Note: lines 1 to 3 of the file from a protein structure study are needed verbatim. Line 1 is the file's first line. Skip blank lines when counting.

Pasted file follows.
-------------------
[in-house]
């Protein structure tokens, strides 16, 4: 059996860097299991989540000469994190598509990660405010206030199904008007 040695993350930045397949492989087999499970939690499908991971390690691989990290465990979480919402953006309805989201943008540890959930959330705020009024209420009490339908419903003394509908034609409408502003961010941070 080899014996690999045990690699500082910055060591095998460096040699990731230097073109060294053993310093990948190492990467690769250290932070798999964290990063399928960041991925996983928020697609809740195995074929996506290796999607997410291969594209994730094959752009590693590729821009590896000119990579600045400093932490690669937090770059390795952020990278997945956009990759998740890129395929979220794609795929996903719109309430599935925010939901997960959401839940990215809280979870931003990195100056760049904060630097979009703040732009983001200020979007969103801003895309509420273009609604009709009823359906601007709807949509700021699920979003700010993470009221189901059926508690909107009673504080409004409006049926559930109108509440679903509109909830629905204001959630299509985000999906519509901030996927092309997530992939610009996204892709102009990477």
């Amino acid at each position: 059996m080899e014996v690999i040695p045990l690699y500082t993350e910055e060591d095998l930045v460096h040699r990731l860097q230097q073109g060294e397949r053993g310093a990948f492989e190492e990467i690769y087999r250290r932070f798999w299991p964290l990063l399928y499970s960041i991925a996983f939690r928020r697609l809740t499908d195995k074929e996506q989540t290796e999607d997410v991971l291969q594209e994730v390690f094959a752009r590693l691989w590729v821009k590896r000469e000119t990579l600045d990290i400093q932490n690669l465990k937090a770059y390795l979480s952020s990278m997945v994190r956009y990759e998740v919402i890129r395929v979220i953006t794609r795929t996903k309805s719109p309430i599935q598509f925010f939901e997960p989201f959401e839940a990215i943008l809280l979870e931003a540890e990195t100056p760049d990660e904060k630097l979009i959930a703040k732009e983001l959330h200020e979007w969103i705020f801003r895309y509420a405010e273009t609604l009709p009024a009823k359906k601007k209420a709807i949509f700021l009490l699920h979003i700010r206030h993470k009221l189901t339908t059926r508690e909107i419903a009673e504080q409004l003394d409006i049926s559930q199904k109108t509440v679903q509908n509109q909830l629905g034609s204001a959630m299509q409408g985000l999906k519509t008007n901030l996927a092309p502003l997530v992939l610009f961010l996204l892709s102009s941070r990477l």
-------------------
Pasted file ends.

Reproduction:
[in-house]
């Protein structure tokens, strides 16, 4: 059996860097299991989540000469994190598509990660405010206030199904008007 040695993350930045397949492989087999499970939690499908991971390690691989990290465990979480919402953006309805989201943008540890959930959330705020009024209420009490339908419903003394509908034609409408502003961010941070 080899014996690999045990690699500082910055060591095998460096040699990731230097073109060294053993310093990948190492990467690769250290932070798999964290990063399928960041991925996983928020697609809740195995074929996506290796999607997410291969594209994730094959752009590693590729821009590896000119990579600045400093932490690669937090770059390795952020990278997945956009990759998740890129395929979220794609795929996903719109309430599935925010939901997960959401839940990215809280979870931003990195100056760049904060630097979009703040732009983001200020979007969103801003895309509420273009609604009709009823359906601007709807949509700021699920979003700010993470009221189901059926508690909107009673504080409004409006049926559930109108509440679903509109909830629905204001959630299509985000999906519509901030996927092309997530992939610009996204892709102009990477």
């Amino acid at each position: 059996m080899e014996v690999i040695p045990l690699y500082t993350e910055e060591d095998l930045v460096h040699r990731l860097q230097q073109g060294e397949r053993g310093a990948f492989e190492e990467i690769y087999r250290r932070f798999w299991p964290l990063l399928y499970s960041i991925a996983f939690r928020r697609l809740t499908d195995k074929e996506q989540t290796e999607d997410v991971l291969q594209e994730v390690f094959a752009r590693l691989w590729v821009k590896r000469e000119t990579l600045d990290i400093q932490n690669l465990k937090a770059y390795l979480s952020s990278m997945v994190r956009y990759e998740v919402i890129r395929v979220i953006t794609r795929t996903k309805s719109p309430i599935q598509f925010f939901e997960p989201f959401e839940a990215i943008l809280l979870e931003a540890e990195t100056p760049d990660e904060k630097l979009i959930a703040k732009e983001l959330h200020e979007w969103i705020f801003r895309y509420a405010e273009t609604l009709p009024a009823k359906k601007k209420a709807i949509f700021l009490l699920h979003i700010r206030h993470k009221l189901t339908t059926r508690e909107i419903a009673e504080q409004l003394d409006i049926s559930q199904k109108t509440v679903q509908n509109q909830l629905g034609s204001a959630m299509q409408g985000l999906k519509t008007n901030l996927a092309p502003l997530v992939l610009f961010l996204l892709s102009s941070r990477l």